Wandering around the streets of Asakusa

Sunday, July 17, 2016




People always associate Japan as a country of huge neon billboards, supersonic transportation, and fast-moving countrymen; neglecting their rich, ancient culture. Nevertheless, it's always a good decision to explore more on the archaic side of their state. If that sounds interesting to you, then Asakusa is the best place to go. 








Unlike Shibuya's bright lights and Shinjuku's serene garden, Asakusa is mostly historical and conventional. It's the Intramuros to Manila. Popularly known for its festivals, Asakusa is very rich in terms of temples and traditional shopping. Sensoji, the largest buddhist temple to date in Tokyo is located here that is why tourists and worshippers are attracted to go here. Though some of the buildings were just a post-war rebuilt, it is still considered as the oldest temple in Tokyo.

The most popular tourist destination in Asakusa would be the Sensoji Temple. Nakamise Dori or Nakamise Shopping Street, the 200 m stretch that leads to the temple, is always crowded with people. It's a very famous shopping street where you could find lucky charms, Tokyo's street foods, souvenirs like japanese fans,  typical keychains and many more. There are also shops that offers a kimono pictorial. (It's so expensive and time consuming that's why I failed to try it.)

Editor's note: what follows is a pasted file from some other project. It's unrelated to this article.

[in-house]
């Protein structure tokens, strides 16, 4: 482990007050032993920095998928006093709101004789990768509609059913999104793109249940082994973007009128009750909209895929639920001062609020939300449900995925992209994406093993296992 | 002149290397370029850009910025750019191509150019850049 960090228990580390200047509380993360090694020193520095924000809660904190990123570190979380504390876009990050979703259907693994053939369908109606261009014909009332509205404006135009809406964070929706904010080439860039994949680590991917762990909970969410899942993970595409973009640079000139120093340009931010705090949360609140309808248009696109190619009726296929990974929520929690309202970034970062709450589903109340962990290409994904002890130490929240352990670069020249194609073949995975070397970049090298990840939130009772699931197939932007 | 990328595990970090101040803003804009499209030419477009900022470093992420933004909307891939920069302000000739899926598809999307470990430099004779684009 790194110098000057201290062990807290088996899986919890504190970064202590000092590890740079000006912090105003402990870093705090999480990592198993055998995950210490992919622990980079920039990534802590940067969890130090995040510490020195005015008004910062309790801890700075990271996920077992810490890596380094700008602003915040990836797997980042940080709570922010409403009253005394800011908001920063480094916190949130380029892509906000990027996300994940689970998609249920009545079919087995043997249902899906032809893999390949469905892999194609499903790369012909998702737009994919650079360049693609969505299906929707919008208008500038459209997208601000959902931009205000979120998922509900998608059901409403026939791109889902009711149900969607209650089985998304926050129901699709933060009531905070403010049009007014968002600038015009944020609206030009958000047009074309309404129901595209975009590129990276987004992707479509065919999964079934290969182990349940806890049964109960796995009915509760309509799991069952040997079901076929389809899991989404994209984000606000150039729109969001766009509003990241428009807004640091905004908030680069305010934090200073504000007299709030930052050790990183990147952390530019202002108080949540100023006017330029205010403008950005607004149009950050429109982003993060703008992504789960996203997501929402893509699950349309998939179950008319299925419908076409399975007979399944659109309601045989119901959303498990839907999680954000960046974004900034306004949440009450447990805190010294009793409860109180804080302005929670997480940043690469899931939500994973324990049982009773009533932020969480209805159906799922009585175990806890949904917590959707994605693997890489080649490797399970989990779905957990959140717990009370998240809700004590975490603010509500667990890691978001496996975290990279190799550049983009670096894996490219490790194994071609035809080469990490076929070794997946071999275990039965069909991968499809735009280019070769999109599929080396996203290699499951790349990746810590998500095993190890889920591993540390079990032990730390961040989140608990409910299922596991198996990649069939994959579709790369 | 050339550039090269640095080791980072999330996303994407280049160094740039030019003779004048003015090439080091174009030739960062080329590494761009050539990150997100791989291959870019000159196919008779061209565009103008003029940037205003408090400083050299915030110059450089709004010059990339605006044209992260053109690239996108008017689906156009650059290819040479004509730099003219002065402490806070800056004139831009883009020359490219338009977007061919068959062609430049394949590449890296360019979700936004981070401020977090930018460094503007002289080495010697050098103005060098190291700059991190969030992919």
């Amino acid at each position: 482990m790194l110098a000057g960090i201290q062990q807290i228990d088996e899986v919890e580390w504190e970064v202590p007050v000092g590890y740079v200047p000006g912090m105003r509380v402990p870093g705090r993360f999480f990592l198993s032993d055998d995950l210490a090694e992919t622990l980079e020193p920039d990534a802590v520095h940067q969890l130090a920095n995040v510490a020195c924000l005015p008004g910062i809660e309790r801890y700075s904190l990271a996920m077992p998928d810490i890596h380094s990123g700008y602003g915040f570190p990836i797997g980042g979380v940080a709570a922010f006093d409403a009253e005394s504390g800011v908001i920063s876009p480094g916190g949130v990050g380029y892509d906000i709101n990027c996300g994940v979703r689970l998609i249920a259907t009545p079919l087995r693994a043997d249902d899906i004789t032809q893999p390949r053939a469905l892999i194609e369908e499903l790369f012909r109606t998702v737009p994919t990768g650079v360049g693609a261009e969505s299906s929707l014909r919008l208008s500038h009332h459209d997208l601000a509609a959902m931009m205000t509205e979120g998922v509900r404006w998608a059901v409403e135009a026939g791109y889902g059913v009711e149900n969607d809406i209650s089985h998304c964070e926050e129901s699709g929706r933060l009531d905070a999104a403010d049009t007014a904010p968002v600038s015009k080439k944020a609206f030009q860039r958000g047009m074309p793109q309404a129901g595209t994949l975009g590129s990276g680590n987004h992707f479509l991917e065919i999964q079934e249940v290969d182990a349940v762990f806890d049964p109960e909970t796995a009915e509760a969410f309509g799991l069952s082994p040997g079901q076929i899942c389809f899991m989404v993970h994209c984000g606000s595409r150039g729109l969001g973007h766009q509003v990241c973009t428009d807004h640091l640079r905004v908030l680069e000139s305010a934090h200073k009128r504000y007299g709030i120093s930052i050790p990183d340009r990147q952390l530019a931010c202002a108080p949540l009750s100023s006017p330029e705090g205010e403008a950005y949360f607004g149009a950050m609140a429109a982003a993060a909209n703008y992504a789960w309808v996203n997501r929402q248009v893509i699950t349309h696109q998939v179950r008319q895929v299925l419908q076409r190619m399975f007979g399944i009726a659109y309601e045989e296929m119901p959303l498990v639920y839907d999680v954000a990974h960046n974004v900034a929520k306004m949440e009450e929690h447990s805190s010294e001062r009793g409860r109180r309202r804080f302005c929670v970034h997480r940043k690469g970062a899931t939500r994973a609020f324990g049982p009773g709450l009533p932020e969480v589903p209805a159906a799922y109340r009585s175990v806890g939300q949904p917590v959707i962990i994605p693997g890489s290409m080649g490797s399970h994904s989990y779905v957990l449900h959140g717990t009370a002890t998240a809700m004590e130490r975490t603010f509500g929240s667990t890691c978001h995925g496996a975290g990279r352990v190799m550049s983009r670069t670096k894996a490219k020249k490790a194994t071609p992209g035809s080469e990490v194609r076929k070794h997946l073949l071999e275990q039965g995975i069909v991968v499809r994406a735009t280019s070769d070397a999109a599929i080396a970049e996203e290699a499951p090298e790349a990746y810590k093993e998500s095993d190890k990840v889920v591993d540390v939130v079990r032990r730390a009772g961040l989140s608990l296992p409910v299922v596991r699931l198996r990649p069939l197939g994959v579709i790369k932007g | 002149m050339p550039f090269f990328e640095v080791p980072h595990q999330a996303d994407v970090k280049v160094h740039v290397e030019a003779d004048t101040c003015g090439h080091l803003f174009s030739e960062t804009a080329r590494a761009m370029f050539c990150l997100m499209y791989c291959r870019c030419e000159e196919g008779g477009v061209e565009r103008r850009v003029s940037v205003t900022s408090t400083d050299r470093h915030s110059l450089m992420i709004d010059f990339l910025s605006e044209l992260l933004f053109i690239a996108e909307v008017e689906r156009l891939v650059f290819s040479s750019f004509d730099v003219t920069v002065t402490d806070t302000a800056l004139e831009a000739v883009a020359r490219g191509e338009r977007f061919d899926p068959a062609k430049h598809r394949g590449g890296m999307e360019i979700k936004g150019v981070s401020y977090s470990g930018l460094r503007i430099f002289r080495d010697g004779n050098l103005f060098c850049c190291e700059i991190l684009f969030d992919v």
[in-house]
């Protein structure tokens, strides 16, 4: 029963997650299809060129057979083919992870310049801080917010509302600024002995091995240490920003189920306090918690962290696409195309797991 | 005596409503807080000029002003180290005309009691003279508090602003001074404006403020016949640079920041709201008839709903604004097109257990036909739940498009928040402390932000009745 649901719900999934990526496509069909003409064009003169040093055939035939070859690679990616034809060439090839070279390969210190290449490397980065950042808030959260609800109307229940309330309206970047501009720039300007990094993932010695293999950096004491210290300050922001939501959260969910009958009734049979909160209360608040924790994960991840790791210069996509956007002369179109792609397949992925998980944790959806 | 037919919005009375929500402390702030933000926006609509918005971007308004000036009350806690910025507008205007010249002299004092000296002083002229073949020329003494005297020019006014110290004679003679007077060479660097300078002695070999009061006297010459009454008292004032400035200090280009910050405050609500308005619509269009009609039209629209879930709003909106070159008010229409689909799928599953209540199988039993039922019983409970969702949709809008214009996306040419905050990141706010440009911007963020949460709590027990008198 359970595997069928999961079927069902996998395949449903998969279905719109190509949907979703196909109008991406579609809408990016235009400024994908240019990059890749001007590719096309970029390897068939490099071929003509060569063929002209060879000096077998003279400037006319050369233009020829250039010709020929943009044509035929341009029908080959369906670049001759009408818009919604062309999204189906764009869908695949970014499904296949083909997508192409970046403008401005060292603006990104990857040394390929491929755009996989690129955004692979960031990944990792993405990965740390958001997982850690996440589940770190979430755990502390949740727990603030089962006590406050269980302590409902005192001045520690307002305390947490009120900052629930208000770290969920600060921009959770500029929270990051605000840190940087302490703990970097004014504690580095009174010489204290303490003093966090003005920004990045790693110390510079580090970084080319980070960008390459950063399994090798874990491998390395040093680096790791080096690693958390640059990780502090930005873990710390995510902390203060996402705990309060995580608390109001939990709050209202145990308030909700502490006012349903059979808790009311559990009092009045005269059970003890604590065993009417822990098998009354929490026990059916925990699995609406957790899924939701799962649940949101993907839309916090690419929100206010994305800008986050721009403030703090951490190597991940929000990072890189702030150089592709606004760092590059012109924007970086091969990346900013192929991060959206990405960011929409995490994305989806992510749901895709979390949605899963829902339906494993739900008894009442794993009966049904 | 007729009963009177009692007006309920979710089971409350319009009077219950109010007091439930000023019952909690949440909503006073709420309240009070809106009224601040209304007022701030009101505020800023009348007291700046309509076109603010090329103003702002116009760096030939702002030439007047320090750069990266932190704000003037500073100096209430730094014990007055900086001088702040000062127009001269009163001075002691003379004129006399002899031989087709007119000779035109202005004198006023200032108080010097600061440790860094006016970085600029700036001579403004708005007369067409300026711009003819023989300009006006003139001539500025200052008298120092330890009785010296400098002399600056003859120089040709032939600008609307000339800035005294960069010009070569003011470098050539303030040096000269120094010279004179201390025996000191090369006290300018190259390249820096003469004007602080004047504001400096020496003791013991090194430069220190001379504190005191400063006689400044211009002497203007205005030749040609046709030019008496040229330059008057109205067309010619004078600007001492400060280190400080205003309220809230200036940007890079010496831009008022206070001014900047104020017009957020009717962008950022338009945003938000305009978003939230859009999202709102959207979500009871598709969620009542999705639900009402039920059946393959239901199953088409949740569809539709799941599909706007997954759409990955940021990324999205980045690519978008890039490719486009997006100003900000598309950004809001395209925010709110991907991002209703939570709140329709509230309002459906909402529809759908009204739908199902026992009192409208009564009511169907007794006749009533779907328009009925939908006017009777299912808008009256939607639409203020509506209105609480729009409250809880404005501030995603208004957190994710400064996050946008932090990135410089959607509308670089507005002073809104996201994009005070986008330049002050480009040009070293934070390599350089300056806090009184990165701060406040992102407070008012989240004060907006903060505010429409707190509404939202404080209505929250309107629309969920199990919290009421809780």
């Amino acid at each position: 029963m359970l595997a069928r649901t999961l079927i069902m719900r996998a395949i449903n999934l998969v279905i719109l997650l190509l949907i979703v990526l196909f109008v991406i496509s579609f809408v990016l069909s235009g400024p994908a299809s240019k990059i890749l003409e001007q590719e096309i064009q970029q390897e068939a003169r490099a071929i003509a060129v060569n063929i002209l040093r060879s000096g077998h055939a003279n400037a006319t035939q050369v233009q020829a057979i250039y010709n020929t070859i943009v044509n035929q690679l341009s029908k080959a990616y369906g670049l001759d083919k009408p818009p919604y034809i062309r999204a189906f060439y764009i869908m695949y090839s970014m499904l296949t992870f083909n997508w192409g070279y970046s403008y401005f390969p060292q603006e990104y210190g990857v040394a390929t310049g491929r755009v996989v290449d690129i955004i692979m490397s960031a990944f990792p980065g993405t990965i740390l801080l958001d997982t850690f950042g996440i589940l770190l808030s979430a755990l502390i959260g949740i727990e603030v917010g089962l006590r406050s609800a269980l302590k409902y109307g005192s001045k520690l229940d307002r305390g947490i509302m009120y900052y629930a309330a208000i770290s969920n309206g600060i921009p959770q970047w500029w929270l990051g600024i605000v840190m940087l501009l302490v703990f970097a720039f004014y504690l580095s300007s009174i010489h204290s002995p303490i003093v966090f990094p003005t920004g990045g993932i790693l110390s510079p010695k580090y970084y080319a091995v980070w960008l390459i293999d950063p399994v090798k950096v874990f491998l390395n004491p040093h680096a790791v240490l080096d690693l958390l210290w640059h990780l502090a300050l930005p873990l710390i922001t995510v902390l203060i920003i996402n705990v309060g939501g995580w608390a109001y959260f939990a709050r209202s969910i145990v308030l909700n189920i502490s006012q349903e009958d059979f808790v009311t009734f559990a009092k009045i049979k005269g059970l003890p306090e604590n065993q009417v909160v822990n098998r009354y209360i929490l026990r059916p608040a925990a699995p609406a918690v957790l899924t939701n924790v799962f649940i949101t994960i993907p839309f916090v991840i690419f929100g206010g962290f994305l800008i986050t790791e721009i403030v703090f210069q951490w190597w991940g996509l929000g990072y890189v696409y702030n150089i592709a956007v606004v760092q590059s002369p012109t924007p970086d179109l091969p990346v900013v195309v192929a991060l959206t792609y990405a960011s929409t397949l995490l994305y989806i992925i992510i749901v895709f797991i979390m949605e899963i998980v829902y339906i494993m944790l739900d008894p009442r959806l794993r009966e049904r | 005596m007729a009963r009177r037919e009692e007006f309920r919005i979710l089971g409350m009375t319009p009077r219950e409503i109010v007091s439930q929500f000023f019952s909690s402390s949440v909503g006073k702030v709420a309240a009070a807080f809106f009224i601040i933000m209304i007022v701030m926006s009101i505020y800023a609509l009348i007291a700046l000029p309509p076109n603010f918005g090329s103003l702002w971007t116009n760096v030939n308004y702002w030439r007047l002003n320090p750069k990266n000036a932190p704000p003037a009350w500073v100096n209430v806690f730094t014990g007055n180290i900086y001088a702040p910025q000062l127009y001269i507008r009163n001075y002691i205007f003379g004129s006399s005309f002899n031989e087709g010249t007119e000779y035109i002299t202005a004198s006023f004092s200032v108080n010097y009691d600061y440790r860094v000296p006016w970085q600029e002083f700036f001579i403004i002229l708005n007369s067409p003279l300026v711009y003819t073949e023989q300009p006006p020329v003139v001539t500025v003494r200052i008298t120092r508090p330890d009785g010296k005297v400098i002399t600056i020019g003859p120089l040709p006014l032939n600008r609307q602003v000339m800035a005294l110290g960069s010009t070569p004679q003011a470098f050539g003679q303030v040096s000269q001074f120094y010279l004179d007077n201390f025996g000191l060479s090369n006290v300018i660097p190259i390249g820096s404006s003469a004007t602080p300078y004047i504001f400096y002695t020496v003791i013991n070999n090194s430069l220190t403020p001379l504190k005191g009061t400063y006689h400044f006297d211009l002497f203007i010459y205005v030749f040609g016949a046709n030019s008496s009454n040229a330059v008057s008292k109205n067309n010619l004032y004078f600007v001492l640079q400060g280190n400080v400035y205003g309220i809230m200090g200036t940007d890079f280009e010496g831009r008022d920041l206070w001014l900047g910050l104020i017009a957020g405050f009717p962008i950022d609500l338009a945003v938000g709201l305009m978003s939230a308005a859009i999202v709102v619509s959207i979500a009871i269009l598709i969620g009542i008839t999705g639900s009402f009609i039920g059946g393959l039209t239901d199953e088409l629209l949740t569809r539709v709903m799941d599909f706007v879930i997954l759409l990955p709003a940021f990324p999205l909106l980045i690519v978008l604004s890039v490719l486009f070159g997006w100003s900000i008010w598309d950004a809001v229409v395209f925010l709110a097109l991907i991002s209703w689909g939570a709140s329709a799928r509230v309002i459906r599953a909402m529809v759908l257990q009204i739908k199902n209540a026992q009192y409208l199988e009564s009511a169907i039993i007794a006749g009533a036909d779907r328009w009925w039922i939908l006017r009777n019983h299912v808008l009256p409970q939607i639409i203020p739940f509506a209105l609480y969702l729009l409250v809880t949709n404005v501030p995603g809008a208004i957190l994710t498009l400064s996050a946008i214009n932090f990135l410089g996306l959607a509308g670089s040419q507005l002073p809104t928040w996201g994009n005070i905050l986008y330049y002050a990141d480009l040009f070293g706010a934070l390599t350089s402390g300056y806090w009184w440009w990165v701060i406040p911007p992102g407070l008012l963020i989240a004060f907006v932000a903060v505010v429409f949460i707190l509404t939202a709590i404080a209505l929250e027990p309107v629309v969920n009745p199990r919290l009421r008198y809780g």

It seems like Asakusa is also a must visit for foodies!! Along the street, you could find a lot of Japanese must-try dishes and street foods. Two of my favorites are the rice crackers and the taro ice cream waffle. 


Before you enter the temple, there's this tradition that you need to drink the water from the fountain to cleanse your soul. One custom that is a really must try is buying a lucky letter charm. You'd have to pay 100 yen, say a prayer/wish, shake a bottle of sticks and get the corresponding letter on a cabinet. Note that not all of the letters wishes you good luck.





Sensoji is surrounded by a lot of temples, including this popular five storey pagoda. Rumour has it that it still have some ashes of the Buddha. Standing at 53 meters high, the 5- storey pagoda is the second tallest pagoda in Japan. The original structure was built in 942, and it was rebuilt in 1973. 





Shin-Nakamise Shopping Street


If you still have an extra time, exploring the mini streets of Asakusa is worthwhile. You could find a lot of popular Japanese restaurants that offers their regional cuisines at it's finest. We happen to stumble on the popular Okonomiyaki restaurant. It was worth an hour of line up.



Since we went at a noon time, there were no rice and steak available. I was kind of disappointed since I'm really hungry. But soon enough, disappointments fade away as I tasted the best okonomiyaki in town. We also opted for monjayaki, a dish very similar to okonomiyaki, only that it is being cooked right in front of you and has sauce in it. You can also cook it yourself as there are instructions on the menu, but as tourists, we prefer that they'll just do it for us.
Seeing a sight of modernity in a walk of history is truly a beauty of this country. A megacity pictured as a symbol of a rising sun, one can never escape the thrill that Japan gives it's visitors and people.





Wandering around the streets of Asakusa will make you feel like you're not in the world's futuristic country. With it's people smiling with you, you can't help but be fond of this historic place.
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